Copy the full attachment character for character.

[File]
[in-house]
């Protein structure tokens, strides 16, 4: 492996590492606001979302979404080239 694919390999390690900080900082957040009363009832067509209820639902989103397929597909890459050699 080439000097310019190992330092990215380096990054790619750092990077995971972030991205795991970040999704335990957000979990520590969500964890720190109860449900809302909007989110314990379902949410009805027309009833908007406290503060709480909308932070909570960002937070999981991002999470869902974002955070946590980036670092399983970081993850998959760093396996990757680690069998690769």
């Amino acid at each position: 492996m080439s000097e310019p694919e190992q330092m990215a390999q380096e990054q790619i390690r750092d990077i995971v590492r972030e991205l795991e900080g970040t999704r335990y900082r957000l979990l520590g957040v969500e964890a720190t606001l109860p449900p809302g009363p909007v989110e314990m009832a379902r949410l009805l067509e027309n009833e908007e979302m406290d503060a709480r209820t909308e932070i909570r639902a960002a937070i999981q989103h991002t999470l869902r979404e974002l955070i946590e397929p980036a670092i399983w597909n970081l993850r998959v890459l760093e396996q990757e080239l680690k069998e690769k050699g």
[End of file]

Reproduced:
[in-house]
């Protein structure tokens, strides 16, 4: 492996590492606001979302979404080239 694919390999390690900080900082957040009363009832067509209820639902989103397929597909890459050699 080439000097310019190992330092990215380096990054790619750092990077995971972030991205795991970040999704335990957000979990520590969500964890720190109860449900809302909007989110314990379902949410009805027309009833908007406290503060709480909308932070909570960002937070999981991002999470869902974002955070946590980036670092399983970081993850998959760093396996990757680690069998690769």
């Amino acid at each position: 492996m080439s000097e310019p694919e190992q330092m990215a390999q380096e990054q790619i390690r750092d990077i995971v590492r972030e991205l795991e900080g970040t999704r335990y900082r957000l979990l520590g957040v969500e964890a720190t606001l109860p449900p809302g009363p909007v989110e314990m009832a379902r949410l009805l067509e027309n009833e908007e979302m406290d503060a709480r209820t909308e932070i909570r639902a960002a937070i999981q989103h991002t999470l869902r979404e974002l955070i946590e397929p980036a670092i399983w597909n970081l993850r998959v890459l760093e396996q990757e080239l680690k069998e690769k050699g």